Social media in Pakistan is in an uproar. A doctor who provided emergency care to a woman sent an unsolicited friend request to her on Facebook after the hospital visit. Her sister tweeted about it, calling it harassment.
The story wouldn’t have normally attracted so much attention if the woman tweeting had not been two-time Oscar winner Sharmeen Obaid-Chinoy. After she tweeted about the unsolicited Facebook request, the doctor who had treated her sister was suspended. The ensuing backlash against Obaid on social media networks has not subsided for days now.
Not that there was ever doubt about the misogynist nature of online trolling in Pakistan, but the attacks on the film-maker have marked a new high in online hate on women. Two things seem particularly unforgivable in Obaid’s case: one, that she dared cause a man who did “nothing wrong” to lose his job; two, that she made her fame by “smearing” Pakistan’s image.
Reading the comments and tweets online, one could feel the exasperation with which men were trying to explain how this friend request could possibly be a consequence of an “informal conversation”, a “misunderstanding” or something initiated by the woman; how the man was not given a chance to even breathe and explain himself. I wonder, how many men hearing the story got scared that their own immoral behaviour could be punishable? That their “innocent” comments and actions towards women at work, in the streets, in public transport, in bazaars, etc could indeed be harassment? And in realising that, rushed to their phones and laptops to defend their “right” to do all this without any consequences?
Unsurprisingly, Facebook and Youtube got flooded with videos of men condescendingly explaining what exactly constitutes harassment to Obaid and through her, to Pakistani women. Others accused her of harassing the doctor by tweeting about the incident.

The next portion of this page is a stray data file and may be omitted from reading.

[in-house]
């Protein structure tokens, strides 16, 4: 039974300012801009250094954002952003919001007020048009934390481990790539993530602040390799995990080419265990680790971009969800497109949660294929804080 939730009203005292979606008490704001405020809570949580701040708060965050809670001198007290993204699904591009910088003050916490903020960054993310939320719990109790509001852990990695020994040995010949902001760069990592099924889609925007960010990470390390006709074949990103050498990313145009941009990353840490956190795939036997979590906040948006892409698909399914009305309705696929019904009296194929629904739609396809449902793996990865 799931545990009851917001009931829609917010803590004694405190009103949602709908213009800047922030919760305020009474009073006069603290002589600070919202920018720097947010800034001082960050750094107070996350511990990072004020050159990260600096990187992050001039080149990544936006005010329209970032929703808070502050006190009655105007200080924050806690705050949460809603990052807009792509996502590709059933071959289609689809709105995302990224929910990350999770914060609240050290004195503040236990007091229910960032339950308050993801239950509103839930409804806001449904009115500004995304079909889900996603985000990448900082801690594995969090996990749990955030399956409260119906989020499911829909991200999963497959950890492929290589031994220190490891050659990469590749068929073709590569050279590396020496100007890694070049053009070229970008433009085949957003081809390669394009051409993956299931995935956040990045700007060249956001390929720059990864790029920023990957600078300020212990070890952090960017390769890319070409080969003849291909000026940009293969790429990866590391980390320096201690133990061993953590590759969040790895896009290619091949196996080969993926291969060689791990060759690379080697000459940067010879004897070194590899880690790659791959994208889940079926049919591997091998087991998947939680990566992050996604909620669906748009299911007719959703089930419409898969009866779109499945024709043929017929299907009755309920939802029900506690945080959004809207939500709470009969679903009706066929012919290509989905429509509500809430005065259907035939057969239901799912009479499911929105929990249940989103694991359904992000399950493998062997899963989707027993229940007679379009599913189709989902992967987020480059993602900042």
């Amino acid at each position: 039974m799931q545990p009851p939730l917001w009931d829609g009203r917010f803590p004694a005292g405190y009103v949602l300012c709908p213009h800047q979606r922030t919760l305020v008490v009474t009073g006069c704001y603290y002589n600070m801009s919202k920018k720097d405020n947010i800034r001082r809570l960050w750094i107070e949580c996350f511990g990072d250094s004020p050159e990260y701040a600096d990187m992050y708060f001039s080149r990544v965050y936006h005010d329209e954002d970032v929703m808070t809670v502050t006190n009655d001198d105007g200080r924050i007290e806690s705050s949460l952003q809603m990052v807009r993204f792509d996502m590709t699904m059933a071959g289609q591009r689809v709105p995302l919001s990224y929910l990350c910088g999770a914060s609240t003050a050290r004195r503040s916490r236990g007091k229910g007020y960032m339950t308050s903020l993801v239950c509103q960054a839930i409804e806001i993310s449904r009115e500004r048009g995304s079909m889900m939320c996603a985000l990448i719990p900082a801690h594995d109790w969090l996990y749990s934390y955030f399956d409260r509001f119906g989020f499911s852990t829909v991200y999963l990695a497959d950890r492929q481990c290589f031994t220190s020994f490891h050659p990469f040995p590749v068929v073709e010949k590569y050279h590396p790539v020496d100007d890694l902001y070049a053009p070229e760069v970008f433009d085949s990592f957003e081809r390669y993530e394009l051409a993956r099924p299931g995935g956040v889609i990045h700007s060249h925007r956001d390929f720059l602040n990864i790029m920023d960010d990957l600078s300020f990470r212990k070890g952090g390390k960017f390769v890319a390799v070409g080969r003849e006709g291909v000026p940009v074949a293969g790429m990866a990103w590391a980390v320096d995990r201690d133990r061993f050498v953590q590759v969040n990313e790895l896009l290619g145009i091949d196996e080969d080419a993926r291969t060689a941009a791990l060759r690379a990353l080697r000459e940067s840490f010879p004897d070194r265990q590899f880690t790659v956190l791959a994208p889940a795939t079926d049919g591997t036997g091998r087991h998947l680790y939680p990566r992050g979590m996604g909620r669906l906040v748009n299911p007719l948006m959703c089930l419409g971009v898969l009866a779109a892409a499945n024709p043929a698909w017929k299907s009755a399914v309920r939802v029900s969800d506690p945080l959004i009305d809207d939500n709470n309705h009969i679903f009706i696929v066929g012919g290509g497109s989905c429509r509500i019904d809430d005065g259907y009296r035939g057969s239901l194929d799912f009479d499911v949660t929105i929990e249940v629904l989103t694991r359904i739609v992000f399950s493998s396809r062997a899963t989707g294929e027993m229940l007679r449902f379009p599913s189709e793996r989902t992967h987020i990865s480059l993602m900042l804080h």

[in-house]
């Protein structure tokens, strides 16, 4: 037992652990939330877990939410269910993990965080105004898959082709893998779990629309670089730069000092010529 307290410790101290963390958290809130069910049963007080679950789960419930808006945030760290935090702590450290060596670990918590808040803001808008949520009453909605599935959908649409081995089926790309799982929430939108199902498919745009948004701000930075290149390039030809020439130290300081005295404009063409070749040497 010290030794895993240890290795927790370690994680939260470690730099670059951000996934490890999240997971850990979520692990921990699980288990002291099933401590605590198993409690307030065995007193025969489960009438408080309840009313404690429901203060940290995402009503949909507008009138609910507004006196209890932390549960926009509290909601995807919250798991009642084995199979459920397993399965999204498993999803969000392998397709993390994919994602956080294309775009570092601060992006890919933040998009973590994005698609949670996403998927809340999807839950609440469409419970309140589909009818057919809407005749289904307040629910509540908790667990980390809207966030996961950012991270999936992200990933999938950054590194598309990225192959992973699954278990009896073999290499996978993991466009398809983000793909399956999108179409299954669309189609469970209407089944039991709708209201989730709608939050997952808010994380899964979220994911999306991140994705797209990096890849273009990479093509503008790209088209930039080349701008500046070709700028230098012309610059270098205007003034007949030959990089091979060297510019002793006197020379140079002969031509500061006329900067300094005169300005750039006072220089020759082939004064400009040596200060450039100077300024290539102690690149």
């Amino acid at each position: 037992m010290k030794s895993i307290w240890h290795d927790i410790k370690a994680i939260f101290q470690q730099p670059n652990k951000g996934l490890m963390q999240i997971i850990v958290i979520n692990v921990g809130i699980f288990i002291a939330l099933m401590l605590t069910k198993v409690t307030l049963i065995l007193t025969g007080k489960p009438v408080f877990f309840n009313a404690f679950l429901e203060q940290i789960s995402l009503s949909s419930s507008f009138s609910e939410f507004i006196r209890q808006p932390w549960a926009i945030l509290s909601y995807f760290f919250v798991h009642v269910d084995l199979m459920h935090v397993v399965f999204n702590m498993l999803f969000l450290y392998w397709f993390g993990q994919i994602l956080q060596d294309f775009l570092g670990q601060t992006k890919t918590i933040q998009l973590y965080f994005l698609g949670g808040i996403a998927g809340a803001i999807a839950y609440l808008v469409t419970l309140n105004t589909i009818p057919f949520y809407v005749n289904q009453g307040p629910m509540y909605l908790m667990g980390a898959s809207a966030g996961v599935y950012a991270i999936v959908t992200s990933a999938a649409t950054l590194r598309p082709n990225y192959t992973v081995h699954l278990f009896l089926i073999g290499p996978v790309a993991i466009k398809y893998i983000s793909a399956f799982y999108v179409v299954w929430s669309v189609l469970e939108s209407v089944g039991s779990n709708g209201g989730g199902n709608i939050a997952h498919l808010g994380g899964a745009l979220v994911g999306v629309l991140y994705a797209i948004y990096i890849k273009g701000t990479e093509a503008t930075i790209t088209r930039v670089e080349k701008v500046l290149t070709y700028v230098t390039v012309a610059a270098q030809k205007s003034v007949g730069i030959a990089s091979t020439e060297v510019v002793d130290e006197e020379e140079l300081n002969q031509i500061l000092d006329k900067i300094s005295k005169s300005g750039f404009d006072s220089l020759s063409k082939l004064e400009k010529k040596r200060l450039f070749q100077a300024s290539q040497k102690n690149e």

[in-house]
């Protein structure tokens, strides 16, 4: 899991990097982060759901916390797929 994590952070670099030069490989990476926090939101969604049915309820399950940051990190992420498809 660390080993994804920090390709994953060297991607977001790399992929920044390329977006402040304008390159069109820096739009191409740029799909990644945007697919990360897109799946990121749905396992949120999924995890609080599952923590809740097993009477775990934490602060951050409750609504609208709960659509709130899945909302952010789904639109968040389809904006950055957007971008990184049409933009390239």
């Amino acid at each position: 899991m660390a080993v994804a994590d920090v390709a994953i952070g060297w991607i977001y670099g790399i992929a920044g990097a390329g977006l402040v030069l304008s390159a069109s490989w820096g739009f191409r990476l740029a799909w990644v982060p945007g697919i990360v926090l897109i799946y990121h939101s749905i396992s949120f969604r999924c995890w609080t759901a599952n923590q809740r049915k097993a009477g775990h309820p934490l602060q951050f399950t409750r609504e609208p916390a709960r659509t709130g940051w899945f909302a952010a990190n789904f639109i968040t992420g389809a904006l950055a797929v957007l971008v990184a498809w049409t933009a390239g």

Obaid was also attacked for being famous; after all, she is viewed as a woman who became successful by “presenting a negative image” of Pakistan. Her Oscar-winning short documentaries tackle the topics of acid attacks and honour killings of women.
“The more the pantaloon of Pakistan is taken off, the more popular Sharmeen gets,” seems to be the favourite sentence of many social media users commenting on the issue; “taking off pantaloon” (pants) in Urdu means airing someone’s dirty laundry. One popular video with tens of thousands of views has a gentleman schooling Obaid on how not to abuse her influence as a celebrity while, of course, belittling her professional achievements: “making 2 to 4 documentaries is not a big deal at all … and it is the doctor who is being harassed.” The same man is also indignant about Obaid’s use of #Pakistan in her tweets about the incident.
The backlash, of course, encouraged trolling. A Facebook page posted a video called “Sharmeen triggered – how to trigger (harass) Sharmeen Obaid Chinoy”, showing visuals of searching for her profile on Facebook and then adding her as a friend. On Twitter one user vowed to keep attacking Obaid and her sister until the suspended doctor is allowed to go back to work and declared that he was going to send friend requests to as many women as he wanted to.
Amid the male-dominated trolling spree, there were also some women who chose to join in; many agreed with and even adopted the chauvinistic commentary. “Sharmeen is a tout and a dirty fly. She is only trying to seek fame through these tweets,” one female commentator claimed.
But there have also been some women and men who have taken this opportunity to talk about what consent means and why the doctor, unethically using medical records to look up Obaid’s sister on Facebook, was in the wrong.
While there have been some thoughtful debates on sexual discrimination and feminism coming out of this incident, there has also been a degree of scepticism within the progressive circles.
Some commentators called Obaid an opportunist and attention-seeker, and recirculated a video in which one of the acid attack survivors from her documentary is accusing her of promising financial reward for her participation and not delivering on it. Some critics also pointed out that as upper-class women, Obaid and her sister are privileged and are easily able to obtain justice for perceived slights.
The fact that some people disagree with Obaid’s politics and question her work ethics should not mean that they cannot express solidarity with her and her sister. Harassment against women is harassment, whether the victims are rich or poor, ethical in their public work or not. Why should women, victims of gender-based violence or aggression, be questioned about their work ethics? Why should a protest against the violation of one’s body come with a “certificate of purity”?
Feminist solidarity should be a process and a choice. You should be able to stand with women you do not agree with politically or share a class background with.
The views expressed in this article are the author’s own and do not necessarily reflect Al Jazeera’s editorial policy.